International News

Death Toll In Kenya ‘Cult Starvation’ Rises

By Staff Reporter

Nairobi, Kenya – In a devastating turn of events, Kenya is grappling with a growing death toll linked to a starvation cult that has gained traction in recent weeks.

As the nation reels from the dire consequences of this twisted ideology, authorities are now facing the urgent task of curbing the rising fatalities and dismantling the cult’s influence.

The mysterious cult alleged leader, pastor Paul Mackenzie, is in custody and is accused of telling people to starve themselves to go to heaven.

He has denied any wrongdoing and Kenyan media reported he was refusing food and water.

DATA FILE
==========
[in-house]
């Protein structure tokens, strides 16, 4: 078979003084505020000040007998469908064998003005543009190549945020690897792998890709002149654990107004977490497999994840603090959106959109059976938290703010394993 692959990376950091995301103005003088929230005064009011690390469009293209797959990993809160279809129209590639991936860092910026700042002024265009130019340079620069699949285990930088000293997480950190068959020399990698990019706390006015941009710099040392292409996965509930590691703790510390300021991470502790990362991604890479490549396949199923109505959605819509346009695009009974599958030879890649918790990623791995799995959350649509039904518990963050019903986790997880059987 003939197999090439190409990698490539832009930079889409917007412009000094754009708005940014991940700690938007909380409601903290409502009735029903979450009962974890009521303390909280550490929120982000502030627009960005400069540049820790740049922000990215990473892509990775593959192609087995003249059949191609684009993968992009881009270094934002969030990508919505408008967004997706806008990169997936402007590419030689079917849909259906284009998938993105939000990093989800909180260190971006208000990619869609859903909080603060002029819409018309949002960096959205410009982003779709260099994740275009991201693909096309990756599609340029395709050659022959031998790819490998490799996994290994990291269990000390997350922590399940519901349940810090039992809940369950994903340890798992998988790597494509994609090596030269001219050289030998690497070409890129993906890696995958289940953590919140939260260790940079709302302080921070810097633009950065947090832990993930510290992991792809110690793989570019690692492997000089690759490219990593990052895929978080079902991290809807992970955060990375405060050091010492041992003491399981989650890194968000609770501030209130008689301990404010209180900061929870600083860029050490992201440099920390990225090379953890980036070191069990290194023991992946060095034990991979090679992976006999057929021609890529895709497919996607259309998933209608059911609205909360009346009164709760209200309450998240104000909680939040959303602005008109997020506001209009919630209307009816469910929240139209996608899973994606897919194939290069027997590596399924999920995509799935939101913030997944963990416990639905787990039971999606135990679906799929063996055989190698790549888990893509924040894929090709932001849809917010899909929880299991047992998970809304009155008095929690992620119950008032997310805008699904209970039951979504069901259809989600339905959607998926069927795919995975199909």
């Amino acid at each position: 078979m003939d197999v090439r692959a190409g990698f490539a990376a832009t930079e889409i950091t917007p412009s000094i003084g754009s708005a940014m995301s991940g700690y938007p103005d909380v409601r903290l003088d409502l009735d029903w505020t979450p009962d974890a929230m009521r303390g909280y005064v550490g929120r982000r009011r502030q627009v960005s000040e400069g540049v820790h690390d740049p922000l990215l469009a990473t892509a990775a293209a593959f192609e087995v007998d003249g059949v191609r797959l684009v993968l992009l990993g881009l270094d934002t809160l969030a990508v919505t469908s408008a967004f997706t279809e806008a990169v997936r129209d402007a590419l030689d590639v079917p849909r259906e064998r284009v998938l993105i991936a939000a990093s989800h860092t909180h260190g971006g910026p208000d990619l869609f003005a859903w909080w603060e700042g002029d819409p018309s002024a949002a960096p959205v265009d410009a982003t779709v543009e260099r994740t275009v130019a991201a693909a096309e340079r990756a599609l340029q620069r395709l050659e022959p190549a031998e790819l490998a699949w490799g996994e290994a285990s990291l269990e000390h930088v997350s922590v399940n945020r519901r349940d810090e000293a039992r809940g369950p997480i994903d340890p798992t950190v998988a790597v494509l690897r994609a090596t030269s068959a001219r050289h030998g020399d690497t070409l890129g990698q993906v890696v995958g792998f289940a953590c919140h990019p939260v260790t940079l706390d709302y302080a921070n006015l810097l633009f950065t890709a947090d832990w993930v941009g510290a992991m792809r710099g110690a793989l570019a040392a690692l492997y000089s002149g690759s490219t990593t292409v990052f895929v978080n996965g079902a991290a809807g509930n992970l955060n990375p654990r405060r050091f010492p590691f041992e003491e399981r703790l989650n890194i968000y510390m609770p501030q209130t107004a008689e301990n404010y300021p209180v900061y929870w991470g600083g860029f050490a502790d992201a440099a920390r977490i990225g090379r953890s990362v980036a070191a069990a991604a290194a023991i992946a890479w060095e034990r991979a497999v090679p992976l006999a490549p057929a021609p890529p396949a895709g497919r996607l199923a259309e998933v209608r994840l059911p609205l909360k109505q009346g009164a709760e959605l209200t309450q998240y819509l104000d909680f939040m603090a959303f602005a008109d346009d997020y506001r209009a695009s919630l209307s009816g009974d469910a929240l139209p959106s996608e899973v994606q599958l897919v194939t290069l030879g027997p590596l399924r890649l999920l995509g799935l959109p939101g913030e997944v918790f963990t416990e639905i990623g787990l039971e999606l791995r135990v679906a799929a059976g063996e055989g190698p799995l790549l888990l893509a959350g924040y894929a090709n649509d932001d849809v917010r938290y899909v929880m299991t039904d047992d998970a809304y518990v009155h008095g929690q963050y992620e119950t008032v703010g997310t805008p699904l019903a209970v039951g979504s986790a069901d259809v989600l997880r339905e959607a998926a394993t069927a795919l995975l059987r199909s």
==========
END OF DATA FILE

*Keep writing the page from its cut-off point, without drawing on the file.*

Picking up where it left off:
Mackenzie was arrested on 14 April when the site in Kilifi county was raided after a tip-off. Fourteen other cult members are also being held.

Forensic teams have been scouring an 800-acre site where the Good News International Church was based, with body bags being carried away from the Shakahola forest, in eastern Kenya.

Pictures show mud huts with palm-thatched roofs scattered among the trees and foliage.

Interior minister Kithure Kindiki said another 16 bodies were exhumed on Tuesday, taking the number of dead to 89. According to sources More than 2000 people are reported missing.

Three more people were rescued alive – bringing that total to 34 – but some cult members fled when authorities arrived.

Most of those rescued were unable to walk or talk.

Post-mortem examinations on the bodies are due to start on Thursday.

Kenya’s public prosecutions office said it was looking at possible charges including murder, radicalisation and threatening public safety.

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